For the year ended December 29, 2013 (“fiscal 2013”) revenue decreased $25.6 million, or 8.6%, from $296.3 million for the year ended December 30, 2012 (“fiscal 2012”) to $270.7 million. The majority of the decrease in revenue was due to decreased volumes with three long standing customers totalling approximately $15.6 million in addition to two customer disengagements as a result of the Markham production facility closure at the end of the second quarter of 2013 resulting in additional reduced revenues of $10.6 million.

 

During fiscal 2013, revenue from the industrial sector represented 77.6% of revenue compared to 80.0% of revenue in fiscal 2012. Revenue from the industrial sector decreased by $27.0 million or 11.4% mainly due to the reduced volumes with four customers in addition to one of the customer disengagements related to the Markham production facility closure. Revenue from the networking and enterprise computing sector in fiscal 2013 increased compared to fiscal 2012 by $3.0 million mainly due to increase in revenue of two customers partially offset by a decrease in revenue with one customer. The percentage of revenue attributable to the network and enterprise sector increased $2.9 million or 12.0% during fiscal 2013 from 8.4% during fiscal 2012. Revenue from the communications sector decreased by $2.8 million or 13.8% in fiscal 2013 mainly due to decreased revenue of one customer and one customer disengagement as a result of the Markham production facility closure, slightly offset by a increases in revenue from other customers in this sector. The percentage of revenue attributable to the communications sector decreased to 6.5% during fiscal 2013 from 6.9% in fiscal 2012. Revenue for the medical sector increased by $1.2 million in fiscal 2013 to $15.1 million, compared to $13.9 million in fiscal 2012 mainly due to an increase in revenue from one customer. The percentage of revenue attributable to the medical sector increased to 5.6% during fiscal 2013 from 4.7% during fiscal 2012 due to the increased revenue and reduction in the industrial sector.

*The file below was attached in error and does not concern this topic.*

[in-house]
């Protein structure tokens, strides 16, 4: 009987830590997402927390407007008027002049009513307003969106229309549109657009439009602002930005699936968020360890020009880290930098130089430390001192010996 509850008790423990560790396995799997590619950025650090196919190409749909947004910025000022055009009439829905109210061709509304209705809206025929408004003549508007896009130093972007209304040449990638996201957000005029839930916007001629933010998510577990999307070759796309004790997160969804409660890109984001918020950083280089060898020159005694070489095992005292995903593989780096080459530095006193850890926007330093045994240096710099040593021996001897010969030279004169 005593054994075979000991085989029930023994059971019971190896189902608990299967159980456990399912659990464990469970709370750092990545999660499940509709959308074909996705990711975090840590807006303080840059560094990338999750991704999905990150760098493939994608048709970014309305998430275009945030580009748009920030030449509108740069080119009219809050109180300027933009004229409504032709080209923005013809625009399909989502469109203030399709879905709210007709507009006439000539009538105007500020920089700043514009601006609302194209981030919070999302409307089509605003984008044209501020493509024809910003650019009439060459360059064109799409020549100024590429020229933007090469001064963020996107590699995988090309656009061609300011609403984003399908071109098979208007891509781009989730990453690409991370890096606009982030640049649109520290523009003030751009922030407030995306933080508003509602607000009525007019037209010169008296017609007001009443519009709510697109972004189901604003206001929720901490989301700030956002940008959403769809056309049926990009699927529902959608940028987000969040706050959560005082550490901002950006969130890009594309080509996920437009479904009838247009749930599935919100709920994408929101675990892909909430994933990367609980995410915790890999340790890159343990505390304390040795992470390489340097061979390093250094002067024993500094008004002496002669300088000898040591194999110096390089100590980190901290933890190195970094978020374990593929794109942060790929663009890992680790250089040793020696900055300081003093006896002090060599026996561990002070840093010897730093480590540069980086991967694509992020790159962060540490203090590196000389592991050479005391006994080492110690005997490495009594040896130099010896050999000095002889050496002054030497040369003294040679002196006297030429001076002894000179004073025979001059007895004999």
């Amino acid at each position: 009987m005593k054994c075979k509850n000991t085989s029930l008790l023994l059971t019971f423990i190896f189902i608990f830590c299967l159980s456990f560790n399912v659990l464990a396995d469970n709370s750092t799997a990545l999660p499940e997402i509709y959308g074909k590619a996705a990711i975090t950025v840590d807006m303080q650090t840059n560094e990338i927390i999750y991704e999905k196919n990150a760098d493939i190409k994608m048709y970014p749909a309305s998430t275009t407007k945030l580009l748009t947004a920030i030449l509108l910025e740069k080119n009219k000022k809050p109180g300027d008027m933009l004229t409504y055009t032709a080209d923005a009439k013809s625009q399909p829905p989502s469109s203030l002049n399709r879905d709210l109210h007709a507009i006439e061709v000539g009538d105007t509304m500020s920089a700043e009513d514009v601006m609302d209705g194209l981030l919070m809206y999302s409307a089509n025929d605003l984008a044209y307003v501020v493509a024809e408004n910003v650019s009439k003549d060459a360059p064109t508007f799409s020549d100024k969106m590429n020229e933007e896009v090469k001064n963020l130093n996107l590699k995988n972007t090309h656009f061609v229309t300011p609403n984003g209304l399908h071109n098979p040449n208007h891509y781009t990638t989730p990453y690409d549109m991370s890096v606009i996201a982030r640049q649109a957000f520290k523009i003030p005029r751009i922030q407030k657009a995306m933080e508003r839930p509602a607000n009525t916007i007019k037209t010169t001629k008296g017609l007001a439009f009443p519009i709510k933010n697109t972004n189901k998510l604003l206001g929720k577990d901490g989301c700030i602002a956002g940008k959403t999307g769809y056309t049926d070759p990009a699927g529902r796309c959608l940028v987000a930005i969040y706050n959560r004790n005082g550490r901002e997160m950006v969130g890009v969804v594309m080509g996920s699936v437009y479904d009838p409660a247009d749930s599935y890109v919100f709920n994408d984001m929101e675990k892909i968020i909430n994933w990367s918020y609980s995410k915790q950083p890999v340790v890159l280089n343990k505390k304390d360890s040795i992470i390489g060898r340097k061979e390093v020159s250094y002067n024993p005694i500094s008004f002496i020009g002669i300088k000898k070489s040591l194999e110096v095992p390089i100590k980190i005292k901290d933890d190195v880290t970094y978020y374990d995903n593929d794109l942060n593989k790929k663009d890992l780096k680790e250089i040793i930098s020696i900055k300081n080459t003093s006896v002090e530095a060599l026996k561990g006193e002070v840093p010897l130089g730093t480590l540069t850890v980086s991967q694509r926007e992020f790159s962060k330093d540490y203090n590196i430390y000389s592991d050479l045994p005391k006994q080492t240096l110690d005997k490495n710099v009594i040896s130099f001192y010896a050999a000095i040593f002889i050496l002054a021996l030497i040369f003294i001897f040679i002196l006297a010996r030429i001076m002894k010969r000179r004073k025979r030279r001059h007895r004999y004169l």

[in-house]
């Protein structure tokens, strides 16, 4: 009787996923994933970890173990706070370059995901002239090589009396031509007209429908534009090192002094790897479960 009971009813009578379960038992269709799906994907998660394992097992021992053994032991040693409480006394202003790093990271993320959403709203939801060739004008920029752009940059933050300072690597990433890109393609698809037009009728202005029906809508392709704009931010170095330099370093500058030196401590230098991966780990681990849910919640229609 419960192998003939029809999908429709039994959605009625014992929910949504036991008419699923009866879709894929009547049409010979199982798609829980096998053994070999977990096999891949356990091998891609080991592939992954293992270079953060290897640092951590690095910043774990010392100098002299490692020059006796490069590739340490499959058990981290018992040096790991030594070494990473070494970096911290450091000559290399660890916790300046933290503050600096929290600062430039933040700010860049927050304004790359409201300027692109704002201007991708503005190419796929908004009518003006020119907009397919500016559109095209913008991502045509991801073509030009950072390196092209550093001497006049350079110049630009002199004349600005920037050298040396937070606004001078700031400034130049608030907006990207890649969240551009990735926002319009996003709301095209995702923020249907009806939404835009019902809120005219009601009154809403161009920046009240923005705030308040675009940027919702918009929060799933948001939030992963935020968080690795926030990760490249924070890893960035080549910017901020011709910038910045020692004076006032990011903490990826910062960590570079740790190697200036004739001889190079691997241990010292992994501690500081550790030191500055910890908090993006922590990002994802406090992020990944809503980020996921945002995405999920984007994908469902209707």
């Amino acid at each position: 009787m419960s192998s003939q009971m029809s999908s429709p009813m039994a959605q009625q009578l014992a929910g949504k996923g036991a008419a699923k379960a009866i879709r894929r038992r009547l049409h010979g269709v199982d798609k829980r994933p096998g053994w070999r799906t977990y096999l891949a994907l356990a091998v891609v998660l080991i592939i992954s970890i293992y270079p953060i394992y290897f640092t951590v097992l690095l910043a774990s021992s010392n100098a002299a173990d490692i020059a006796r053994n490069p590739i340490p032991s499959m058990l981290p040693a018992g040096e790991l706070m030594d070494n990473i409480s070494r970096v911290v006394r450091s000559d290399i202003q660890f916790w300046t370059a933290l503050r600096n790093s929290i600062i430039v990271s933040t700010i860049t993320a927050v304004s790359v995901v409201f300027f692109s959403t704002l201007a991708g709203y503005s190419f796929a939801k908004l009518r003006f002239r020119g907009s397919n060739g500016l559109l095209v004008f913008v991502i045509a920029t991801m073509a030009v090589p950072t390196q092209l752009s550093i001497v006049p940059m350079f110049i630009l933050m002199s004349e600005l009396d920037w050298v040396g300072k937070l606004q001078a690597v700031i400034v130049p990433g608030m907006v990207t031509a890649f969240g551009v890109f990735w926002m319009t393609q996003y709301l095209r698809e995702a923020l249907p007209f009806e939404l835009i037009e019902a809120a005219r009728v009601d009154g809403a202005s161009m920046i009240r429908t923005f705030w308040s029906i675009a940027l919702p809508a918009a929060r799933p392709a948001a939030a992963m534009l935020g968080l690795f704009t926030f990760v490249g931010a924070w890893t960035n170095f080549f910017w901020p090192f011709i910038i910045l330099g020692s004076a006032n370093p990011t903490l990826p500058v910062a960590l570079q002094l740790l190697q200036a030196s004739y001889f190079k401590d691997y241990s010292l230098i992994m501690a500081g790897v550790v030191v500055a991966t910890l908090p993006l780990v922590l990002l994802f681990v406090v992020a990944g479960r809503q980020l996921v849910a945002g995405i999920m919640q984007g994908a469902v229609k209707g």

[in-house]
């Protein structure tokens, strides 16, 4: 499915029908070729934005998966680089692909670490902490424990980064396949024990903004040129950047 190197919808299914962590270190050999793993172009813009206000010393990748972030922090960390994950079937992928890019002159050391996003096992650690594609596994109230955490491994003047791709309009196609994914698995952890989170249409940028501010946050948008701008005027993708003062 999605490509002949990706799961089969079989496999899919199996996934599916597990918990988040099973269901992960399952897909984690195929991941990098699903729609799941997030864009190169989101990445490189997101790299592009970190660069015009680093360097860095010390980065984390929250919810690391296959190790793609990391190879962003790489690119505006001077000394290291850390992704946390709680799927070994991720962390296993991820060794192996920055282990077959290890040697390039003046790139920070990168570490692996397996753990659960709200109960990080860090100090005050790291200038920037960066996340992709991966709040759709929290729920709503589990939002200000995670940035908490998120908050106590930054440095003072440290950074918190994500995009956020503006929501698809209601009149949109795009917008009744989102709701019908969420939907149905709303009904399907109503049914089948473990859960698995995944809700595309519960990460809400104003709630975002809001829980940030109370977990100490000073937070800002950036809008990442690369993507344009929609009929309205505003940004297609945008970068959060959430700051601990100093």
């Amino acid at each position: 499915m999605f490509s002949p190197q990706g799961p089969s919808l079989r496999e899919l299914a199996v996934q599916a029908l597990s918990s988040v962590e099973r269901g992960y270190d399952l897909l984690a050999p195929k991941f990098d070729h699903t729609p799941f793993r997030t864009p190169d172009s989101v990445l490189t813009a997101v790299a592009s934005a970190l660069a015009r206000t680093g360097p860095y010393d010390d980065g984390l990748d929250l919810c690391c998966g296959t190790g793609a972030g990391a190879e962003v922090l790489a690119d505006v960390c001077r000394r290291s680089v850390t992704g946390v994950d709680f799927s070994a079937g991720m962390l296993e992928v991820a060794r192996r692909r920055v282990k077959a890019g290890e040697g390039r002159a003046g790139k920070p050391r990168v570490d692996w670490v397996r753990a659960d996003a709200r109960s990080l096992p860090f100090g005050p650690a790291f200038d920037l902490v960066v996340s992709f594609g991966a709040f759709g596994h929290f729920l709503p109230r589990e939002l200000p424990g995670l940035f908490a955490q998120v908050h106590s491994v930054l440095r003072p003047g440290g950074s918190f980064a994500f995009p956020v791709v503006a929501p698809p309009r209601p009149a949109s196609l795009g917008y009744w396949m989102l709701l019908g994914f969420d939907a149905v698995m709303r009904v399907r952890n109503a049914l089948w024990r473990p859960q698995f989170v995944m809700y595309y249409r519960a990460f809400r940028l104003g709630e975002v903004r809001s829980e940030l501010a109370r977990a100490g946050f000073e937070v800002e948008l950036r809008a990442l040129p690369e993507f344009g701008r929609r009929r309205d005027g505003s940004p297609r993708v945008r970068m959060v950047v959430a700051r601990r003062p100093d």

During fiscal 2013, the Company recorded approximately $6.0 million of sales of raw materials inventory to customers, which carried no margin, compared to $6.7 million in fiscal 2012. The Company purchases raw materials based on customer purchase orders. To the extent a customer requires an order to be altered or changed, the customer is generally obligated to purchase the original on-order raw material at cost.